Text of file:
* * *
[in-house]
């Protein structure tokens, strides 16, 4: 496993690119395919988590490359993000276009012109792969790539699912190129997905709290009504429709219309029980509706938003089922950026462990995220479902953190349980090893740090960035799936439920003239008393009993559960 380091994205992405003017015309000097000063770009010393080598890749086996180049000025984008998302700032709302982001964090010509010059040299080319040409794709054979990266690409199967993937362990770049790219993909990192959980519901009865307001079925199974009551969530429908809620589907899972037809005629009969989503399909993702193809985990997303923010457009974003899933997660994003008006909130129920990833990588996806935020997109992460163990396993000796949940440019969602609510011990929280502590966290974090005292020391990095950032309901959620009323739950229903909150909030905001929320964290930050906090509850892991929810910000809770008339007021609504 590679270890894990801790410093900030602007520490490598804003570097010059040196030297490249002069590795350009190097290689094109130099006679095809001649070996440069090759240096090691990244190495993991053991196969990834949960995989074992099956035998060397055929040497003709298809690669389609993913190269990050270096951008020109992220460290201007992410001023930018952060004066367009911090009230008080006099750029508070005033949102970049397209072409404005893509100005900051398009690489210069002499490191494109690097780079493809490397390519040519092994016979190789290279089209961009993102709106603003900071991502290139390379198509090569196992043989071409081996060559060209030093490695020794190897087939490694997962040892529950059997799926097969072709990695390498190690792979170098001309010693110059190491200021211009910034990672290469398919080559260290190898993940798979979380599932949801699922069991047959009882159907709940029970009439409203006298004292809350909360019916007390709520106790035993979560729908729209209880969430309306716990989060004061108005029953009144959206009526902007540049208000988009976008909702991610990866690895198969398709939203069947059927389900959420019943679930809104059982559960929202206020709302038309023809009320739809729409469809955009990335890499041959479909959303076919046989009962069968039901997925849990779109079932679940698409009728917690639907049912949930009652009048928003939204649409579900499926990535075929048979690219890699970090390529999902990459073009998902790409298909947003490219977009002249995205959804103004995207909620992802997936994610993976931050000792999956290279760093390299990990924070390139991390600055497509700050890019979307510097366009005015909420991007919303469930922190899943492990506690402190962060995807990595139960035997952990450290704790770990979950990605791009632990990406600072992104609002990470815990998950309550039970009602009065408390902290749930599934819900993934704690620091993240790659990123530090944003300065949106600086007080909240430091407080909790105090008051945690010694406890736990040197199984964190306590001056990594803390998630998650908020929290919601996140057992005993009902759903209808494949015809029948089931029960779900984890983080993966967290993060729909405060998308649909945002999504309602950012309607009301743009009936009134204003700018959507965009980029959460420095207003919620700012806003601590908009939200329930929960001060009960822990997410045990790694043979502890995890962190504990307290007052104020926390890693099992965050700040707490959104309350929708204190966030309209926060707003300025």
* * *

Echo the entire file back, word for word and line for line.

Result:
[in-house]
């Protein structure tokens, strides 16, 4: 496993690119395919988590490359993000276009012109792969790539699912190129997905709290009504429709219309029980509706938003089922950026462990995220479902953190349980090893740090960035799936439920003239008393009993559960 380091994205992405003017015309000097000063770009010393080598890749086996180049000025984008998302700032709302982001964090010509010059040299080319040409794709054979990266690409199967993937362990770049790219993909990192959980519901009865307001079925199974009551969530429908809620589907899972037809005629009969989503399909993702193809985990997303923010457009974003899933997660994003008006909130129920990833990588996806935020997109992460163990396993000796949940440019969602609510011990929280502590966290974090005292020391990095950032309901959620009323739950229903909150909030905001929320964290930050906090509850892991929810910000809770008339007021609504 590679270890894990801790410093900030602007520490490598804003570097010059040196030297490249002069590795350009190097290689094109130099006679095809001649070996440069090759240096090691990244190495993991053991196969990834949960995989074992099956035998060397055929040497003709298809690669389609993913190269990050270096951008020109992220460290201007992410001023930018952060004066367009911090009230008080006099750029508070005033949102970049397209072409404005893509100005900051398009690489210069002499490191494109690097780079493809490397390519040519092994016979190789290279089209961009993102709106603003900071991502290139390379198509090569196992043989071409081996060559060209030093490695020794190897087939490694997962040892529950059997799926097969072709990695390498190690792979170098001309010693110059190491200021211009910034990672290469398919080559260290190898993940798979979380599932949801699922069991047959009882159907709940029970009439409203006298004292809350909360019916007390709520106790035993979560729908729209209880969430309306716990989060004061108005029953009144959206009526902007540049208000988009976008909702991610990866690895198969398709939203069947059927389900959420019943679930809104059982559960929202206020709302038309023809009320739809729409469809955009990335890499041959479909959303076919046989009962069968039901997925849990779109079932679940698409009728917690639907049912949930009652009048928003939204649409579900499926990535075929048979690219890699970090390529999902990459073009998902790409298909947003490219977009002249995205959804103004995207909620992802997936994610993976931050000792999956290279760093390299990990924070390139991390600055497509700050890019979307510097366009005015909420991007919303469930922190899943492990506690402190962060995807990595139960035997952990450290704790770990979950990605791009632990990406600072992104609002990470815990998950309550039970009602009065408390902290749930599934819900993934704690620091993240790659990123530090944003300065949106600086007080909240430091407080909790105090008051945690010694406890736990040197199984964190306590001056990594803390998630998650908020929290919601996140057992005993009902759903209808494949015809029948089931029960779900984890983080993966967290993060729909405060998308649909945002999504309602950012309607009301743009009936009134204003700018959507965009980029959460420095207003919620700012806003601590908009939200329930929960001060009960822990997410045990790694043979502890995890962190504990307290007052104020926390890693099992965050700040707490959104309350929708204190966030309209926060707003300025």